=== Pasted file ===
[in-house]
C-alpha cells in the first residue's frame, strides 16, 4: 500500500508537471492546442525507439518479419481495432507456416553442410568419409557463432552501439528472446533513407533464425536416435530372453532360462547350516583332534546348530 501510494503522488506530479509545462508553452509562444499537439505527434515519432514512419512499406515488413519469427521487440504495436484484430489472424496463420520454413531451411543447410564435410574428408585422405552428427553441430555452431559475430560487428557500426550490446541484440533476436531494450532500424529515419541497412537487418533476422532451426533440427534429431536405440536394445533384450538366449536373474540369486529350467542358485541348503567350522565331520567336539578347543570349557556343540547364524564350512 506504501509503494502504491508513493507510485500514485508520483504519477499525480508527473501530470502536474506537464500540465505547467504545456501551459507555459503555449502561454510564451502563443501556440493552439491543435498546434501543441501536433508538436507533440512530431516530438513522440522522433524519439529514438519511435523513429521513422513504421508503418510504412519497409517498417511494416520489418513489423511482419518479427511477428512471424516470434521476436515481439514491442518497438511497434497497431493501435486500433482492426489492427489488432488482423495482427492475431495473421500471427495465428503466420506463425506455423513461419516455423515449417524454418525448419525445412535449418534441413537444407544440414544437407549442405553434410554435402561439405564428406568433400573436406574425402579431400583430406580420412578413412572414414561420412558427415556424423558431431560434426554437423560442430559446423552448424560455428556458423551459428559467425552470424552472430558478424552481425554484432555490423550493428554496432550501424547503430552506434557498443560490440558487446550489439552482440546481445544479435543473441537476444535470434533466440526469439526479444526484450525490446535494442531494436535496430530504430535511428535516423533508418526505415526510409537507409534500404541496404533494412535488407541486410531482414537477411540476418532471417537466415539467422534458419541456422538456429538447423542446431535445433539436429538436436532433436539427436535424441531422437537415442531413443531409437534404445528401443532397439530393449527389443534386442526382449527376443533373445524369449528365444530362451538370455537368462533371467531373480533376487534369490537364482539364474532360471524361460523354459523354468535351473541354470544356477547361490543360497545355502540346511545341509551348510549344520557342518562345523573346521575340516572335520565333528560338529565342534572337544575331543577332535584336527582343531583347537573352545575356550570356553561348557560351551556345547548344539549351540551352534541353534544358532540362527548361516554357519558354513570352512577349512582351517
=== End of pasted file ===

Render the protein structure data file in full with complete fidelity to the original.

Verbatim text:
[in-house]
C-alpha cells in the first residue's frame, strides 16, 4: 500500500508537471492546442525507439518479419481495432507456416553442410568419409557463432552501439528472446533513407533464425536416435530372453532360462547350516583332534546348530 501510494503522488506530479509545462508553452509562444499537439505527434515519432514512419512499406515488413519469427521487440504495436484484430489472424496463420520454413531451411543447410564435410574428408585422405552428427553441430555452431559475430560487428557500426550490446541484440533476436531494450532500424529515419541497412537487418533476422532451426533440427534429431536405440536394445533384450538366449536373474540369486529350467542358485541348503567350522565331520567336539578347543570349557556343540547364524564350512 506504501509503494502504491508513493507510485500514485508520483504519477499525480508527473501530470502536474506537464500540465505547467504545456501551459507555459503555449502561454510564451502563443501556440493552439491543435498546434501543441501536433508538436507533440512530431516530438513522440522522433524519439529514438519511435523513429521513422513504421508503418510504412519497409517498417511494416520489418513489423511482419518479427511477428512471424516470434521476436515481439514491442518497438511497434497497431493501435486500433482492426489492427489488432488482423495482427492475431495473421500471427495465428503466420506463425506455423513461419516455423515449417524454418525448419525445412535449418534441413537444407544440414544437407549442405553434410554435402561439405564428406568433400573436406574425402579431400583430406580420412578413412572414414561420412558427415556424423558431431560434426554437423560442430559446423552448424560455428556458423551459428559467425552470424552472430558478424552481425554484432555490423550493428554496432550501424547503430552506434557498443560490440558487446550489439552482440546481445544479435543473441537476444535470434533466440526469439526479444526484450525490446535494442531494436535496430530504430535511428535516423533508418526505415526510409537507409534500404541496404533494412535488407541486410531482414537477411540476418532471417537466415539467422534458419541456422538456429538447423542446431535445433539436429538436436532433436539427436535424441531422437537415442531413443531409437534404445528401443532397439530393449527389443534386442526382449527376443533373445524369449528365444530362451538370455537368462533371467531373480533376487534369490537364482539364474532360471524361460523354459523354468535351473541354470544356477547361490543360497545355502540346511545341509551348510549344520557342518562345523573346521575340516572335520565333528560338529565342534572337544575331543577332535584336527582343531583347537573352545575356550570356553561348557560351551556345547548344539549351540551352534541353534544358532540362527548361516554357519558354513570352512577349512582351517